Heslop-Harrison J: Incompatibility and the pollen–stigma interaction. Ann Rev Plant Physiol. 1975, 26: 403-425. 10.1146/annurev.pp.26.060175.002155.
Hiscock SJ, Hoedemaekers K, Friedman WE, Dickinson HG: The stigma surface and pollen–stigma interactions in Senecio squalidus L. (Asteraceae) following cross (compatible) and self (incompatible) pollinations. Int J Plant Sci. 2002, 163: 1-16.
Soliday CL, Kolattukudy PE: Isolation and characterization of a cutinase from Fusarium roseum culmorumand its immunological comparison with cutinases from F. solani pisi. Arch Biochem Biophys. 1976, 176: 334-343. 10.1016/0003-9861(76)90172-7.
Soliday CL, Flurkey WH, Okita TW, Kolattukudy PE: Cloning and structure determination of cDNA for cutinase, an enzyme involved in fungal penetration of plants. Proc Natl Acad Sci U S A. 1984, 81: 3939-3943. 10.1073/pnas.81.13.3939.
Chen S, Tong X, Woodard RW, Du G, Wu J, Chen J: Identification and characterization of bacterial cutinase. J Biol Chem. 2008, 283: 25854-25862. 10.1074/jbc.M800848200.
Hiscock SJ, Coleman J, Dewey FM, Dickinson HG: Identification and localization of an active cutinase in the pollen of Brassica napus L. Planta. 1994, 193: 377-384.
Maiti IB, Kolattukudy PE, Shaykh M: Purifi cation and characterization of novel cutinase from nasturtium (Tropaeolum majus) pollen. Arch Biochem Biophys. 1979, 196: 412-423. 10.1016/0003-9861(79)90292-3.
Knox RB, Clarke AE, Harrison S, Smith P, Marchalonis JJ: Cell recognition in plants: determinants of the stigma surface and their pollen interactions. Proc Natl Acad Sci U S A. 1976, 73: 2788-2792. 10.1073/pnas.73.8.2788.
Takahashi K, Shimada T, Kondo M, Tamai A, Mori M, Nishimura M, Hara-Nishimura I: Ectopic expression of an esterase, which is a candidate for the unidentified plant cutinase, causes cuticular defects in Arabidopsis thaliana. Plant Cell Physiol. 2010, 51: 123-131. 10.1093/pcp/pcp173.
Elleman CJ, Franklin-Tong VE, Dickinson HG: Pollination in species with dry stigmas: the nature of the early stigmatic response and the pathway taken by pollen tubes. New Phytol. 1992, 121: 413-424. 10.1111/j.1469-8137.1992.tb02941.x.
Kandasamy MK, Nasrallah JB, Nasrallah ME: Pollen-pistil interactions and developmental regulation of pollen tube growth in Arabidopsis. Development. 1994, 12: 3405-3418.
Nieuwland J, Feron R, Huisman BA, Fasolino A, Hilbers CW, Derksen J, Mariani C: Lipid transfer proteins enhance cell wall extension in tobacco. Plant Cell. 2005, 17: 2009-2019. 10.1105/tpc.105.032094.
Tian GW, Chen MH, Zaltsman A, Citovsky V: Pollen-specific pectin methylesterase involved in pollen tube growth. Dev Biol. 2006, 294: 83-91. 10.1016/j.ydbio.2006.02.026.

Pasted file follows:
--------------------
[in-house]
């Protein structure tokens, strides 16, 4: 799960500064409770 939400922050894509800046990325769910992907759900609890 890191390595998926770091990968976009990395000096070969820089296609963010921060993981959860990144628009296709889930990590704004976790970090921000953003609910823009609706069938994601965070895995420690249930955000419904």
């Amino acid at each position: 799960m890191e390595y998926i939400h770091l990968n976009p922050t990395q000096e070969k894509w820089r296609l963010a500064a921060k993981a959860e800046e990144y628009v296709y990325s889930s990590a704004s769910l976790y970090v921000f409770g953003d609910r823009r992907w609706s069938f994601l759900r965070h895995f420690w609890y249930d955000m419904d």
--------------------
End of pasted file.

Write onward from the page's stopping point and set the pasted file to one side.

Kim J, Shiu SH, Thoma S, Li WH, Patterson SE: Patterns of expansion and expression divergence in the plant polygalacturonase gene family. Genom Biol. 2006, l7: 87-
Kotake T, Li YQ, Takahashi M, Sakurai N: Characterization and function of wall-bound exo-β-glucanases of Lilium longiflorum pollen tubes. Sex Plant Reprod. 2000, 13: 1-9. 10.1007/s004970000036.
Suen DF, Huang AHC: Maize pollen coat xylanase facilitates pollen tube penetration into silk during sexual reproduction. J Biol Chem. 2007, 282: 625-636. 10.1074/jbc.M608567200.
Schopfer P: Hydroxyl radical-induced cell wall loosening in vitro and in vivo: implications for the control of elongation growth. Plant J. 2001, 28: 679-688.
McQueen-Mason S, Durachko DM, Cosgrove DJ: Two endogenous proteins that induce wall extension. Plant Cell. 1992, 4: 1425-1433. 10.1105/tpc.4.11.1425.
Lee Y, Choi D, Kende H: Expansins: ever-expanding numbers and functions. Curr Opin Plant Biol. 2001, 4: 527-532. 10.1016/S1369-5266(00)00211-9.
Abqamar S, Ajeb S, Sham A, Enan RM, Iratni R: A mutation in theexpansin-like A2 gene enhances resistance to necrotrophic fungi and hypersensitivity to abiotic stress in Arabidopsis thaliana. Mol Plant Pathol. 2013, 14: 813-827. 10.1111/mpp.12049.
McQueen-Mason S, Cosgrove DJ: Expansin mode of action on cell walls (analysis of wall hydrolysis, stress relaxation, and binding). Plant Physiol. 1995, 107: 87-100.
Cosgrove DJ: Loosening of plant cell walls by expansins. Nature. 2000, 407: 321-326. 10.1038/35030000.
Riechmann JL, Ratcliffe OJ: A genomic perspective on plant transcription factors. Curr Opin Plant Biol. 2000, 3: 423-434. 10.1016/S1369-5266(00)00107-2.
Li Y, Jiang J, Du ML, Li L, Wang XL, Li XB: A cotton gene encoding MYB-like transcription factor is specifically expressed in pollen and is involved in regulation of late anther/pollen development. Plant Cell Physiol. 2013, 54: 893-906. 10.1093/pcp/pct038.
Ito M: Conservation and diversification of three-repeat Myb transcription factors in plants. J Plant Res. 2005, 118: 61-697. 10.1007/s10265-005-0192-8.
Haga N, Kato K, Murase M, Araki S, Kubo M, Demura T, Suzuki K, Müller I, Voß U, Jürgens G, Ito M: R1R2R3-Myb proteins positively regulate cytokinesis through activation of KNOLLE transcription in Arabidopsis thaliana. Development. 2007, 134: 1101-1110. 10.1242/dev.02801.
Kang YH, Kirik V, Hulskamp M, Nam KH, Hagely K, Lee MM, Schiefelbein J: The MYB23 gene provides a positive feedback loop for cell fate specification in the Arabidopsis root epidermis. Plant Cell. 2009, 21: 1080-1094. 10.1105/tpc.108.063180.